Friend of Fling, Ailsa, shared a lovely idea for remembering and we think it could help in the space of loss and remembering without burdening. Let’s say, we think it has legs… It can be a challenge sorting through the remains of a life. What to keep; what to let go. It can feel painful not to keep everything… as if […]
Scottish Government is introducing a statutory Code of Practice, an inspection programme and a licensing scheme for funeral businesses as part of a regulatory framework to ensure high standards of service. They’ll be working on implementation over 2019/20. In their consultation and investigation they drew an interesting parallel comparing the funeral parlour business model and […]
It was a privilege this weekend to be invited up on the stage at the Scottish Funeral Awards 2019 to hand out shiny trophies to honour great work going on across Scotland. 22 different categories celebrated the work of funeral directors north, south, east and west along with all the essentials that we associate with […]
I was delighted to take part in a panel discussion during the Edinburgh Festival this week chaired by Alex Mascolo on the publication of her research into how women are working to create a more death-literate Scotland. 30-40 people joined us and the chat was much like a death cafe… wide-ranging, open, quickly deep and […]
On Friday 2 August, it was judgement day for Scotland’s funeral industry – literally. A team of judges were locked in a city centre hotel room throughout the long, hot, sunshine-filled day, pouring over piles of anonymised paperwork to debate views and arrive at decisions for the new Scottish Funeral Awards 2019. It was heads […]
Our chums at Good Life Good Death Good Grief have another year’s death inspired programme coming up at the Edinburgh Festival Fringe. Top of the pile for me, on 5 August is doctor/writer Kathryn Mannix, sharing her wisdom with readings from her book With The End in Mind. If you ever wanted comfort that you […]
This week, Perthshire school teacher Richard Selley called on the Scottish Parliament to move towards legalising assisted dying. Richard is living with Motor Neurone Disease or MND. There’s no way back for him. Like others in his shoes, he’s making plans to travel to Dignitas in Switzerland to take what little control he can and […]
Scottish Government is carrying out a consultation on funerals to try to tighten up on behaviours and standards in the industry. Responses are invited by 20 September 2019. The Government team invited views from funeral directors and others associated with funerals as a kicking off point and have come up with a draft Code of […]
It’s always a moment of joy for me when I see a note from my friends Sue Gill and Gilly Adams that they have another Rites of Passage school coming up. And every time, I want to go play again. I trained with Sue and Gilly back in the day when rites of passage were […]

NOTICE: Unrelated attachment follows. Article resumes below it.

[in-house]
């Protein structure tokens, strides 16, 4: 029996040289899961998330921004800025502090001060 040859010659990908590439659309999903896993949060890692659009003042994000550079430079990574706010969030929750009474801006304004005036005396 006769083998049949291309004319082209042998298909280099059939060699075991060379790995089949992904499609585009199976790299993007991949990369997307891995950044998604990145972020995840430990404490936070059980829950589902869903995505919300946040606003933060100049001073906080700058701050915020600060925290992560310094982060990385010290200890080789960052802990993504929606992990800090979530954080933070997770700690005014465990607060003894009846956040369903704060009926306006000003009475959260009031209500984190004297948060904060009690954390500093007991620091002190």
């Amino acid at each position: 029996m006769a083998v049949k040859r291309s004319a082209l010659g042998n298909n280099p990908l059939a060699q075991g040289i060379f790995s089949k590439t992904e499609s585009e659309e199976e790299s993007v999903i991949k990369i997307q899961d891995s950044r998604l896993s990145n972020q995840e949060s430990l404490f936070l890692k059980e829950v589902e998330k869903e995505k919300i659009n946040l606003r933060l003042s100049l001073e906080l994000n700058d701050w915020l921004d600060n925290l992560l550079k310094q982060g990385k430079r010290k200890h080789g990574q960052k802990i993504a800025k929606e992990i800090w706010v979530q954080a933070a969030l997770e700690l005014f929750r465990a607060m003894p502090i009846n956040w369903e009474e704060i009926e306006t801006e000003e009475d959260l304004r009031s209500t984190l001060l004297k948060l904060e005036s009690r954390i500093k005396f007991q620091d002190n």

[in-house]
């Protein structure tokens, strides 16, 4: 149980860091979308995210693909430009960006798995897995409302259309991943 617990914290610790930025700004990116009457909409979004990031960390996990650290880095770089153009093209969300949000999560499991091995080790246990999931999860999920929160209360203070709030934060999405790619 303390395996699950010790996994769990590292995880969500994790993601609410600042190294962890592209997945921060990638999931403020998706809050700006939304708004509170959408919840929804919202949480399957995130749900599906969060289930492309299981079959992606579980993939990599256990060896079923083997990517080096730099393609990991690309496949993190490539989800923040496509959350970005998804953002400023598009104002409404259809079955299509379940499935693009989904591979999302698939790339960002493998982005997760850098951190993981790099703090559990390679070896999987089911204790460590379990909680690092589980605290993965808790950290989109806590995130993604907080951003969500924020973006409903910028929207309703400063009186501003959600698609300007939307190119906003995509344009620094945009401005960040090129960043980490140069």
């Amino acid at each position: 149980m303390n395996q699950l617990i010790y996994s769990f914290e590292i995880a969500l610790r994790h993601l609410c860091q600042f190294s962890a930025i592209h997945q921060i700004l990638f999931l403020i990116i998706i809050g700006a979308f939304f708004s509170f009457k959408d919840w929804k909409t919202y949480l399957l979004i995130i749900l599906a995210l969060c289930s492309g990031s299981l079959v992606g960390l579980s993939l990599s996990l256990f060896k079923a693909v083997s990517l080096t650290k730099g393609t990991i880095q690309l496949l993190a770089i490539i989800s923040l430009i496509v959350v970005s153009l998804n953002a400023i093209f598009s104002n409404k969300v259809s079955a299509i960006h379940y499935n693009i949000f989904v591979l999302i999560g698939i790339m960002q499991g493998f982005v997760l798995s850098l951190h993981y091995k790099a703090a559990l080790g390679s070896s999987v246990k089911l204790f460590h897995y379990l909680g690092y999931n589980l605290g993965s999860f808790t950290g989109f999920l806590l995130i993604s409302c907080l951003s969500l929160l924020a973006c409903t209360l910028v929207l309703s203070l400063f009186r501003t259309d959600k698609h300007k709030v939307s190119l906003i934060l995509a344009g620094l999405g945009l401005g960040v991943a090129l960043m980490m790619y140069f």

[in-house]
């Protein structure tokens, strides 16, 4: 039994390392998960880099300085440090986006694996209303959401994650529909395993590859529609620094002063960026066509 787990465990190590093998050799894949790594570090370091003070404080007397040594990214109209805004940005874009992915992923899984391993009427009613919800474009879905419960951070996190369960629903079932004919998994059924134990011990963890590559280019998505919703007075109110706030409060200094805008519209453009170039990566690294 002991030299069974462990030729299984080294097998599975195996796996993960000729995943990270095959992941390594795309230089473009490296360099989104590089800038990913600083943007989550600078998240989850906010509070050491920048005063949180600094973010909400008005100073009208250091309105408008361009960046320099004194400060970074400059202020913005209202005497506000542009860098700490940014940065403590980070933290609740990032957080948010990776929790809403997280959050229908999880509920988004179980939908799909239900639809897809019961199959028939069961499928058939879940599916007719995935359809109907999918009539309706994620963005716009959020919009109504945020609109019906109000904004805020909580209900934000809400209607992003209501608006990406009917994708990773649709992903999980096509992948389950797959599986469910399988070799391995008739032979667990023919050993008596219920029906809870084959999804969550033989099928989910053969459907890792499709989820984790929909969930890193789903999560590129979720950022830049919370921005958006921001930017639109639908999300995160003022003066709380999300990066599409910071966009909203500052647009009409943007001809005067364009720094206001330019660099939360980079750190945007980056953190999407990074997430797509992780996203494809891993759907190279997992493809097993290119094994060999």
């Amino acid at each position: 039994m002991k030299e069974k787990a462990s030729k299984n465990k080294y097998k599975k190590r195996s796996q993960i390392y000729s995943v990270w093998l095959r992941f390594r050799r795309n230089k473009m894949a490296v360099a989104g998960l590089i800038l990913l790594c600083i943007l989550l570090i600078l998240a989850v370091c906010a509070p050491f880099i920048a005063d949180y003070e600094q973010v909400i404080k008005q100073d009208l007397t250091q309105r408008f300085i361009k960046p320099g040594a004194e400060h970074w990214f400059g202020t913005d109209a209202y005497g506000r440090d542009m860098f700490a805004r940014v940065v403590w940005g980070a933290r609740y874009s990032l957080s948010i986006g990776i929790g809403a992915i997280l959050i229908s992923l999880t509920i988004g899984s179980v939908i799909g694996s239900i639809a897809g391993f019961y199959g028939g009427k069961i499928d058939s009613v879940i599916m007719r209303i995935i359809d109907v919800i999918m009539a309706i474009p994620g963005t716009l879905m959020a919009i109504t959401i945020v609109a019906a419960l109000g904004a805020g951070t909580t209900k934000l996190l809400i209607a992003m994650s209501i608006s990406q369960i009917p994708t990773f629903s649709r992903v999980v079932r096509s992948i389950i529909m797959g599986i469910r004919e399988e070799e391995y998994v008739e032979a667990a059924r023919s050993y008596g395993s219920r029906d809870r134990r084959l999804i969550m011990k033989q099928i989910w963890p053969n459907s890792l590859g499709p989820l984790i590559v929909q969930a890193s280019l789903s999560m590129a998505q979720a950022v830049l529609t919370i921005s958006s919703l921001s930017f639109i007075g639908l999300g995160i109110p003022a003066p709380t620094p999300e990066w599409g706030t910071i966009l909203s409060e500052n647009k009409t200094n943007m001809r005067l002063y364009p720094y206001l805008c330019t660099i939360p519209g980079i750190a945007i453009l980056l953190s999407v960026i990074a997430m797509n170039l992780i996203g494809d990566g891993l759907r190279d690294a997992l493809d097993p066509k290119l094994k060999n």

Our lovely friends Jimmy Edmonds and Jane Harris are going from strength to strength with their inspiring Good Grief project. Jimmy and Jane have produced a film A Love That Never Dies to help share experiences of what it is to lose a child. At their recent screening of the film in Preston, they had […]
Are you aware of the new Funeral Expense Assistance benefit being introduced in Scotland? It’s part of new Social Security changes. Shortened to FEA benefit, this was put before the Scottish Parliament on 18 February 2019 and it’s due to launch in summer 2019, replacing the current Funeral Expenses Payment. Here’s what Scottish Government tell us about the new benefit. “Arranging […]
So… have you been caught up in the new-year-new-me frenzy created Marie Kondo’s best-selling book, The Magic of Tidying. If so, maybe, like me, you’ve found yourself folding t-shirts into small little stand-up packages and enjoying every minute of your new-found control, discipline and mindfulness.
What’s the connection between Day of the Dead, Hallowe’en and death?
Day of the Dead is a Mexican festival to remember and celebrate our loved and lost. Making offerings at shrines, grave tending, sharing food and storytelling are all part of the ritual, designed to help heal and remember. Hallowe’en is
How on earth does anyone survive the loss of a child?
The feature film A Love That Never Dies, on release at selected independent cinemas this month, shares how some parents have coped.
I’m wondering today when we might get to a point of providing clearer and louder support for dying, not just bereavement.
Here’s an update on childhood bereavement support in Scotland.
5 out of every 100 children in the UK lose a parent by the time they reach 16. That’s around 4,600 children in Scotland who will experience a parent’s death every year.
An awareness-raising week is nothing without a good hashtag – so get ready for #GoodDeathWeek #WhatCanYouDo next week: 14-20 May.
Three things yesterday – a conversation, an interaction and a presentation – yesterday made me wonder why we don’t talk more about death workers.
At the Everyday Compassion conference in Glasgow yesterday, Kerrie Noonan from Australia’s Groundswell Project sought me out to tell me she’s a fan of Fling. We chatted about what we both do… rogue death champions, working outside the system (mostly).
Kerrie said she prefers to use the term death workers for the likes of us and all the people she encounters in various end-of-life roles.
This week I’m talking at an end of life conference about designing compassion into services. The conference is Everyday Compassion: Supportive responses to dying and bereavement by schools, neighbourhoods and workplaces.
I was thrilled to meet Kathryn Mannix in Glasgow at Aye Write book festival where she was talking in her gentle, wise voice about living with the end in mind. The audience hung on her every word as she shared the years of knowledge and experience she has built up as a palliative care specialist, […]